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Why period pain is everybody’s business

Period pain is the number one reason why girls and women under 30 are absent from school and the workplace

When it comes to periods, we’ve come a long way from the highly taboo subject it once was just less than 50 years ago. Social media has encouraged a more open discussion on topics such as period pain and period poverty. Yet when it comes to raising awareness on how it’s affecting the workplace and what we can do about it, we still have a long way to go.

Women make up roughly 40% of the global workforce and around 20% of them experience intense period cramps. In a study conducted by YouGov for BBC 5 Live, it found that 52% of women had missed work due to period pains. Very few of them were honest with their employer about the real reason for their absence. It goes without saying that lost time affects work productivity, which has a domino effect on the overall performance of a company. In the US alone, it accounts for the loss of over $400 million annually.

About 80% of the women I encounter, both in and outside of my practice are unaware that they do not have to be in pain or that period pain is not even normal in the first place. Pain of any kind, whether it’s back pain, knee or eye pain, you’d want to get it checked out. Period pain is no different. It’s likely many have gone through the tedious cycle of taking painkillers and calling in sick to work due to intense abdominal/back pain, vomiting or nausea. If periods are affecting your work productivity, then that’s not normal and the underlying problem needs to be addressed.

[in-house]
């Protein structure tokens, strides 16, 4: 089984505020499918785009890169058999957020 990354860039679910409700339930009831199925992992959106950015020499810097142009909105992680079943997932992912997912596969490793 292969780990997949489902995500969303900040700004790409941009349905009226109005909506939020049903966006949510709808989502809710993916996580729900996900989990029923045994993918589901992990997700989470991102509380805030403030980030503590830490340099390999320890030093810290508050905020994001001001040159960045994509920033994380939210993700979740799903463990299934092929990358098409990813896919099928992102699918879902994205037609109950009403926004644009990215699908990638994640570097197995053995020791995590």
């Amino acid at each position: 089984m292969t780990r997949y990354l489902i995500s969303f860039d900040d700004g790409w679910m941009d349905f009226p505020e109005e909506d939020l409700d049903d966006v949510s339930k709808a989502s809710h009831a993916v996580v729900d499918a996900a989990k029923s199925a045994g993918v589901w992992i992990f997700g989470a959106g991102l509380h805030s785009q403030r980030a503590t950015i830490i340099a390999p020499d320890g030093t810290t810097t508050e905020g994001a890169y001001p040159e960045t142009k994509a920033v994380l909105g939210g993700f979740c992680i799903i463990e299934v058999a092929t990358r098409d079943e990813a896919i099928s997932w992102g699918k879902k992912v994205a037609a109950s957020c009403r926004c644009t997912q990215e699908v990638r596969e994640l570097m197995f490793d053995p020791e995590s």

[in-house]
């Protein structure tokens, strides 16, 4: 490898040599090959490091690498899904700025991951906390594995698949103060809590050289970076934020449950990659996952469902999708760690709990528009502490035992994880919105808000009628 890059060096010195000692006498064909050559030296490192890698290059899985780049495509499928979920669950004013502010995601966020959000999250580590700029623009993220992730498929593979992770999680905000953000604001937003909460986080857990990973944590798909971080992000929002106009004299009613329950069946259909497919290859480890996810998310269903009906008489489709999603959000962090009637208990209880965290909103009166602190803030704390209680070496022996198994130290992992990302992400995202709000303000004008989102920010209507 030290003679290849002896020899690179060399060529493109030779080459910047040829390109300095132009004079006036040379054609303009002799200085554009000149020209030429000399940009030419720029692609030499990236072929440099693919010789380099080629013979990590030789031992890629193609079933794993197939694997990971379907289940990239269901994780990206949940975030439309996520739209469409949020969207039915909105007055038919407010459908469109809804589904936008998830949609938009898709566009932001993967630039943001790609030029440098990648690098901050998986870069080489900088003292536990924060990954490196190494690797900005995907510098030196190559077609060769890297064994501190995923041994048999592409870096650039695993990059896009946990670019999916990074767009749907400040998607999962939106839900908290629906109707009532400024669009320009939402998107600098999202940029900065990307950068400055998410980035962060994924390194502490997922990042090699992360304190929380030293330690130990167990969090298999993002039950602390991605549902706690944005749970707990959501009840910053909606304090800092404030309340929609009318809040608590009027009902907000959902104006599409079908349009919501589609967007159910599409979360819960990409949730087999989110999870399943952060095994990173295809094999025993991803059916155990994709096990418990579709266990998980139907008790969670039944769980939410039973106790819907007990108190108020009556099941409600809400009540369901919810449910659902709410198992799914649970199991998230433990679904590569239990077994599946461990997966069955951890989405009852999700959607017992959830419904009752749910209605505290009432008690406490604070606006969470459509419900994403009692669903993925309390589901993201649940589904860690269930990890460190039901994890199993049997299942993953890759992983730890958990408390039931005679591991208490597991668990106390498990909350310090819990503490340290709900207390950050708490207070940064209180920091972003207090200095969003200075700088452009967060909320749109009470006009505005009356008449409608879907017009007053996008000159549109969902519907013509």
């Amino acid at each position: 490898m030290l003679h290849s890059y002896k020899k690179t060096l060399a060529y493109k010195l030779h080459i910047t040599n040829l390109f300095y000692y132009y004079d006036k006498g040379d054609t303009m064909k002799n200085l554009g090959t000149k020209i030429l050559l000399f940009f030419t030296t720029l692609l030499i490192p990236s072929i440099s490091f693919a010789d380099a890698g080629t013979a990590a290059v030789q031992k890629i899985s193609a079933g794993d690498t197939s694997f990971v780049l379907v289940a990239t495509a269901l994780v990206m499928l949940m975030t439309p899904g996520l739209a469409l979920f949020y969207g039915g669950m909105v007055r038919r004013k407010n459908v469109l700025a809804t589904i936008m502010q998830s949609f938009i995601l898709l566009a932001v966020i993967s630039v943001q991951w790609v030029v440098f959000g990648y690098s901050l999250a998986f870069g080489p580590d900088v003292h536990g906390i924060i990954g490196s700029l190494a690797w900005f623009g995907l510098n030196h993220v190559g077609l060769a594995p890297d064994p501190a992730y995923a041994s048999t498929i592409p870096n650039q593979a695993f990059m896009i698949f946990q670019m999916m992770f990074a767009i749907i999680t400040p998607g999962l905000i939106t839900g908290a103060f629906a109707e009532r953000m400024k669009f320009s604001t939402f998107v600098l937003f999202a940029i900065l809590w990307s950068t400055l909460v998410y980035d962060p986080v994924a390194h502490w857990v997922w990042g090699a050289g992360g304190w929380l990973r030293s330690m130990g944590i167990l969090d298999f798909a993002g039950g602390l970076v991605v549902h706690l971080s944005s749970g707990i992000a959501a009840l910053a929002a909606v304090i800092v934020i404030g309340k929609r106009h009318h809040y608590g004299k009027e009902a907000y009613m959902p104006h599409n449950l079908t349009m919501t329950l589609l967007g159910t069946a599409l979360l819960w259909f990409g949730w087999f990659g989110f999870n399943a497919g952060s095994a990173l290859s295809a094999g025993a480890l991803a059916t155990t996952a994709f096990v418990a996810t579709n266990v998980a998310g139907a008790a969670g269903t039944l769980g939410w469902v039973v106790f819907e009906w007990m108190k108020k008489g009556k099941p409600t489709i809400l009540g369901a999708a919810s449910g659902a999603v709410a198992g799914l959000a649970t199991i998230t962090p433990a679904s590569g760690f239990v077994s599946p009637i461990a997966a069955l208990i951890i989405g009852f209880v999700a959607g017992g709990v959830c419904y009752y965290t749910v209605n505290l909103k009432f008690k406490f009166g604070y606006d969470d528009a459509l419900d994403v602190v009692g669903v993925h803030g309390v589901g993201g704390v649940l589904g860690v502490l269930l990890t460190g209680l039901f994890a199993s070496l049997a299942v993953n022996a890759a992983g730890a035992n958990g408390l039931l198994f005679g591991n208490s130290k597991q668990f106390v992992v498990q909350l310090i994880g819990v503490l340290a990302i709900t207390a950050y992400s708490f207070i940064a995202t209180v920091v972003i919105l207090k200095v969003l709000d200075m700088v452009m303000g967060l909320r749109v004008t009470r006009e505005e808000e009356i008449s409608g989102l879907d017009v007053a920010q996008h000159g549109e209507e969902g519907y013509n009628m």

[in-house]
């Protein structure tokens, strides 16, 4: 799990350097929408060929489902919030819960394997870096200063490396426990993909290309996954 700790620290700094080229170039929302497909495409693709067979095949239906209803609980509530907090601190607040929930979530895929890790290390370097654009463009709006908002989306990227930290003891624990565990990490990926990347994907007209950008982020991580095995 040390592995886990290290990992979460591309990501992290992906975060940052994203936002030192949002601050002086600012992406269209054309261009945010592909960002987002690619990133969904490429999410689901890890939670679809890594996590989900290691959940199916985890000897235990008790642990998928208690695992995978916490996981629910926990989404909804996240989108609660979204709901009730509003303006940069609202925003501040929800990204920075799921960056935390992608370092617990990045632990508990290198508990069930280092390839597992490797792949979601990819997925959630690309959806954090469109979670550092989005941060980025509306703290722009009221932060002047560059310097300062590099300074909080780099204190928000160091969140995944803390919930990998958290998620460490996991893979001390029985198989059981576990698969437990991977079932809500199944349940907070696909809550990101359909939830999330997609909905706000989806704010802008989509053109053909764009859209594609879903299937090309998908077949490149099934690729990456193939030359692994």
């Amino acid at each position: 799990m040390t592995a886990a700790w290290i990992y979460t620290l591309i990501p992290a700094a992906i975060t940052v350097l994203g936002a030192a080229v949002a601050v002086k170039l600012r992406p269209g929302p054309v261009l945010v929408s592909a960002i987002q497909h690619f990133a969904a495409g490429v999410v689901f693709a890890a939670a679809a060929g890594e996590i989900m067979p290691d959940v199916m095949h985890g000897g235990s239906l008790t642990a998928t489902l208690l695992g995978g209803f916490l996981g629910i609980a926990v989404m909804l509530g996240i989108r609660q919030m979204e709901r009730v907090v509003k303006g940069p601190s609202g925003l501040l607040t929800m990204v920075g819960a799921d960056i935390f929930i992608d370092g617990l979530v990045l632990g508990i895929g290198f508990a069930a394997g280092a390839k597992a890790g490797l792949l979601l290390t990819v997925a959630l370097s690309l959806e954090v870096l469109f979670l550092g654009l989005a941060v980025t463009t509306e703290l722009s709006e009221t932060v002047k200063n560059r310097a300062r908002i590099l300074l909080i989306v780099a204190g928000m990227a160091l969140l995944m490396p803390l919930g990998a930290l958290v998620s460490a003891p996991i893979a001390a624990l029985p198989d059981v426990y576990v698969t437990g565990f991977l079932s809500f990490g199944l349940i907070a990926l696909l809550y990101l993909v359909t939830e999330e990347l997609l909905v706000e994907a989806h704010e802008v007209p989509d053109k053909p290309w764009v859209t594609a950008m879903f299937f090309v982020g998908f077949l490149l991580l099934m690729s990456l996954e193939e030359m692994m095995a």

Several things can be done to bring attention to this and raising awareness that we can get rid of the pain, naturally, is instrumental to reducing the staggering statistics. Firstly, companies can do more to promote a sense of wellbeing by having designated days for employees to learn and be inspired about their health. More emphasis needs to be placed on promoting better diet and nutrition.

Secondly, companies can do more to acknowledge that periods for some women may mean a drop in productivity, due to a change in hormone levels. Several companies in Japan, Indonesia and British company Coexist, have acknowledged women’s cycles and have introduced something called ‘period leave’, where women are given one to two days off work if they’re in intense pain.

It’s fair to say many, even those heavily affected by period pains, are quite divided on this concept. Some see it as further subjugating women to being the weaker counterpart, and therefore not being taken seriously. Conversely, menstruation isn’t an illness and a regular cycle is actually a sign of good health. Instead of turning to painkillers or ‘period leave’ as the solution, we could try exploring the root of the pain.

Here are three easy tips for employers to help their staff reduce period pain:

  • Encourage your staff to cut back or avoid dairy, which contain hormones. An excess of synthetic hormones leads to a thicker lining of the uterus, which means the muscle has to contract more to shed the tissue. Excess contractions lead to cramps, resulting in pain.
  • Promote the benefits of good fats such as avocados, coconut oil, healthy nuts (almonds, walnuts, hazelnuts), olive oil (unrefined). They’re rich in Omega 3s which help block the over production of inflammatory cytokines which can lead to pain.
  • Have some herbal teas in the lunch room which help reduce pain such as: ginger (pain relieving), chamomile (nourishing), cinnamon (uterine tonic) and peppermint (reduces bloating and pain).

Period pains are a very real issue. And with it having such an economic impact, it’s fair to say it’s everybody’s business.

Rosemary Umolu is a medical herbalist